This week is the mad rush for Christmas and Hanukkah gift-making. Ezra sewed his first little pillow with a rocket on it (got the idea from Soulemama's book, "The Creative Family"). He is also planning to make a little doll for his cousin Lizzy, and he's already made a flip book for his other cousin, and two t-shirts with rockets drawn on them for a cousin and someone else, and he is planning to decorate a t-shirt to look like an astronaut suit for his brother "so we can be astronauts together," he says. Ezra does continue to wear his NASA suit very frequently, and it's getting kind of scary looking, but whatever! He wore it yesterday when he went to the zoo with some extended family members!

I don't know if I mentioned he is now doing countdowns in Russian. He asked his uncle Mike to tell him, and write down, the numbers from 1-10 in Russian, and he now has it memorized. We couldn't find any Youtube video for liftoffs of the Russian Space Shuttle Buran, so he has just made up his own.

Well, I must be off to go do these art projects with him before Mr. Mischief wakes up!

Thursday, December 4, 2008

Miscellaneous Learning Bits

Here is a post I wrote weeks ago, but forgot to finish. So it does re-cover some things I recently discussed, but it's in a different way.


I have not recorded so many things. People have started saying to me, "You will have to get him to start liking other things besides rockets." Then I start saying that he can learn about math, physics, etc. THROUGH rockets - and I point out that he has drawn literally thousands of space shuttles and rockets in the past several months, too. He is quite skilled!

But then these comments were gnawing away at me and I realized why: I was responding wrong. Because he *doesn't* only care about rockets. He asks me addition and multiplication questions all the time. Last night he was actually drilling *me* with multiplication tables. I have no idea why. And I don't even *know* my multiplication tables!

He also, as I said, loves art. He draws dozens of drawings daily, and he also frequently paints and has always been unusually adept (IMHO) at three dimensional art, like clay. (Gets it from his mama!)

He also loves to sing. He has been a performer since he was a baby. When he was about two he used to sing long songs like "The Cat Came Back" in the chiropractor's waiting room, much to the amusement of all the patients. One time he plopped down in the middle of a coffee shop right after a reading and sang it, too. He has a repertoire of about 20 or 30 songs - from The Sound of Music, to Ween, Eric Clapton, the Beatles, John Denver, lots of Christmas classics, lullabies, etc.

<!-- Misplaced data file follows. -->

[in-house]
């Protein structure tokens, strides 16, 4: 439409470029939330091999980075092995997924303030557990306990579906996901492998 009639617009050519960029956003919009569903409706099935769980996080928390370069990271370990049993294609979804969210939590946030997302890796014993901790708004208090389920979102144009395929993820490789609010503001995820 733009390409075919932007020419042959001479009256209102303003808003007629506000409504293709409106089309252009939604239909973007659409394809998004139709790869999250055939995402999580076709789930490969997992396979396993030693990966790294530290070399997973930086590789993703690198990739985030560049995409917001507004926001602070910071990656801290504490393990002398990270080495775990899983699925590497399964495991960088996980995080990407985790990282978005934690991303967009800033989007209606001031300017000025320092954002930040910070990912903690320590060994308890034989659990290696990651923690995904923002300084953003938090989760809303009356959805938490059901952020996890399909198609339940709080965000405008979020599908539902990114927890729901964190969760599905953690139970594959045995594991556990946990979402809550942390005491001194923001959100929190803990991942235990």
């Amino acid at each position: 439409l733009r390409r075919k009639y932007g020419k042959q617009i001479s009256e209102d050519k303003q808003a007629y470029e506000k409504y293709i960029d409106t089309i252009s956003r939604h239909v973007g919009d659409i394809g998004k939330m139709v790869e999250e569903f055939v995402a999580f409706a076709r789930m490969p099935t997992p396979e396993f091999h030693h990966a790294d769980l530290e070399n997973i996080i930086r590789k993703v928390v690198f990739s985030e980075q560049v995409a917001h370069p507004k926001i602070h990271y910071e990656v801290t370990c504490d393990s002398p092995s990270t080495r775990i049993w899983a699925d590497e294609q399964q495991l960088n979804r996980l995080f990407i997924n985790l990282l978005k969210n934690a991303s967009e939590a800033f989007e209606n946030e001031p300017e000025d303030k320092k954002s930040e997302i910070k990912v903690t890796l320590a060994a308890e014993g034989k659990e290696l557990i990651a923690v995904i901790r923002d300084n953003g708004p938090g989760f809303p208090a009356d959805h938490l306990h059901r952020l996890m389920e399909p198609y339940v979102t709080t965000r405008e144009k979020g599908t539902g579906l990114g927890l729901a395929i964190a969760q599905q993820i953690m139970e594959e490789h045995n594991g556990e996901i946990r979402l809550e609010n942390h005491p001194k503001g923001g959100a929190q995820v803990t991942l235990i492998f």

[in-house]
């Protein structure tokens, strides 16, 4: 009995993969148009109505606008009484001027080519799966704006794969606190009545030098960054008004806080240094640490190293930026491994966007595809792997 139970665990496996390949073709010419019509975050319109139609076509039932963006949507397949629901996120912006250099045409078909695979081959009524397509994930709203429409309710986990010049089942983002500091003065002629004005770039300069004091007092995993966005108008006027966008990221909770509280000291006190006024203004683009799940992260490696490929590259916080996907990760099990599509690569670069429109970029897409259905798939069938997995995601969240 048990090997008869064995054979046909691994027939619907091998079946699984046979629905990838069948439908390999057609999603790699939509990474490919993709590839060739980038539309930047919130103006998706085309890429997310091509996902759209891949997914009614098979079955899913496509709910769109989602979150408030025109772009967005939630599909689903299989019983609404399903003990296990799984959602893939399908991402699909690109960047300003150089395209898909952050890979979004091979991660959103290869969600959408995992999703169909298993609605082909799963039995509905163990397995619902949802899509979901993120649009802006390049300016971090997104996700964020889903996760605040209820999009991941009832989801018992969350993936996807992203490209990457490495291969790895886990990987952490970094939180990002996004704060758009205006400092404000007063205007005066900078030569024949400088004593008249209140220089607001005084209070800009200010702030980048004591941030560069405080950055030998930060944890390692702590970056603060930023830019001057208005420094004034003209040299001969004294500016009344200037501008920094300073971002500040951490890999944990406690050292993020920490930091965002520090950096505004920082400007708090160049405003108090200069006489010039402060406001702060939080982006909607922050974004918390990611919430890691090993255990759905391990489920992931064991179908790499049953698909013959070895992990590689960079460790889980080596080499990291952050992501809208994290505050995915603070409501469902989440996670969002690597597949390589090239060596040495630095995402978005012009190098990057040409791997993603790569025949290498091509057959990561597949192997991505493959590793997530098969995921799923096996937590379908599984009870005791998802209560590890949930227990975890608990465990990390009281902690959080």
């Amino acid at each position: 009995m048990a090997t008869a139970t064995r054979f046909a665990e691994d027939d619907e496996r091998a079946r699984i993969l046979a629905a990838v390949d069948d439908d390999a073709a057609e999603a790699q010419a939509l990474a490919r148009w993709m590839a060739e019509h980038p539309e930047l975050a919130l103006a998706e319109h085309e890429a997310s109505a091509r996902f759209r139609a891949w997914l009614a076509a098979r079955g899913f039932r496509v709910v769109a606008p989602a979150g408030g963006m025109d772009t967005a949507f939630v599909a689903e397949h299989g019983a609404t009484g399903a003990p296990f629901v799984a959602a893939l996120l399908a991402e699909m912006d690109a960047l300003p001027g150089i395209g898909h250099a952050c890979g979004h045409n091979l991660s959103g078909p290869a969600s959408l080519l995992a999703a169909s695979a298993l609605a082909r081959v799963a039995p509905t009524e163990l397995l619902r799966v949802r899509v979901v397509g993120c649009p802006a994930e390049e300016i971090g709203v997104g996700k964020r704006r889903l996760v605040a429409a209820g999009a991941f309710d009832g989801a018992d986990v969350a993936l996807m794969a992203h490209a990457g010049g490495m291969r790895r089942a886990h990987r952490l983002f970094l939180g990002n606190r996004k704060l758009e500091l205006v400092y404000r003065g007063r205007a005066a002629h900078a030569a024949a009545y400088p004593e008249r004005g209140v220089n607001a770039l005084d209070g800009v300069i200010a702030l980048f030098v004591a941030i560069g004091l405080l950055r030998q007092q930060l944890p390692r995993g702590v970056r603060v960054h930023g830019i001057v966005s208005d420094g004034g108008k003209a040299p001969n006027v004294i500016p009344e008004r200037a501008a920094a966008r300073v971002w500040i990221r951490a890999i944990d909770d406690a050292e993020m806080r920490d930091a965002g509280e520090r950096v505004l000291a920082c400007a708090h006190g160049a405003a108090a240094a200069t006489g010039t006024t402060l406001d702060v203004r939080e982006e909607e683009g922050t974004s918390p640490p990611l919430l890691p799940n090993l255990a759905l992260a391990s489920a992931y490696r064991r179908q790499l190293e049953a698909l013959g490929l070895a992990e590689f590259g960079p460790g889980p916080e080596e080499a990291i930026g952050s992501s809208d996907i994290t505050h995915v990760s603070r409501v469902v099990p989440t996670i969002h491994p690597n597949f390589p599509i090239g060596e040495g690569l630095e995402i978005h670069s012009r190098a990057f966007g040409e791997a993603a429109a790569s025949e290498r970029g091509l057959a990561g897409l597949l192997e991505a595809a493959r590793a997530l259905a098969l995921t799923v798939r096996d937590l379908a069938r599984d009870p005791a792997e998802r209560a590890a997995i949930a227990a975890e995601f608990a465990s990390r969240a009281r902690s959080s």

He also used to be really good at piano. He was a Suzuki student for over a year and was making excellent progress; however, he burnt out after about 10 months and I feel a little bit guilty because I think it was not the right approach for a 3-1/2-4-1/2 year old after all. It seemed like an excellent fit at the beginning, because he joyfully played almost every day. But once he got interested in drawing, he wanted to pull back and the Suzuki method does not allow that. So we got a little too obsessed with trying to get him to play, and he has hardly touched the piano now since last May. :( Hopefully he'll get back into it soon. But if not, I at least hope it helped to lay a foundation.

He is also writing all the time and asking questions about what things say, or how to spell them. He has memorized how to spell many useful words, such as "explosion" and "Endeavour" and "launch pad."

As stated earlier, we are usually engaged in reading a chapter book together at bedtime, and right now we are almost finished with Where The Red Fern Grows. Off the top of my head, other books I have read him include: Anne of Green Gables, The Yearling, My Side of the Mountain, The Tracker (most of it), Little House in the Big Woods, Little House on the Prairie, Pippi Longstocking, and Harry Potter.

He is also learning more about real food than most U.S. kids. Though he is not too into cooking, he does occasionally join me. He prefers baking, which I don't do as much of these days. But he knows what animals all the meats come from, knows a lot more vegetables than I did at his age, and is familiar with all kinds of traditional foods such as kombucha, kefir, and sauerkraut, all of which he has helped me make or has at least watched me make.

I guess I could go on and on. . . but I won't.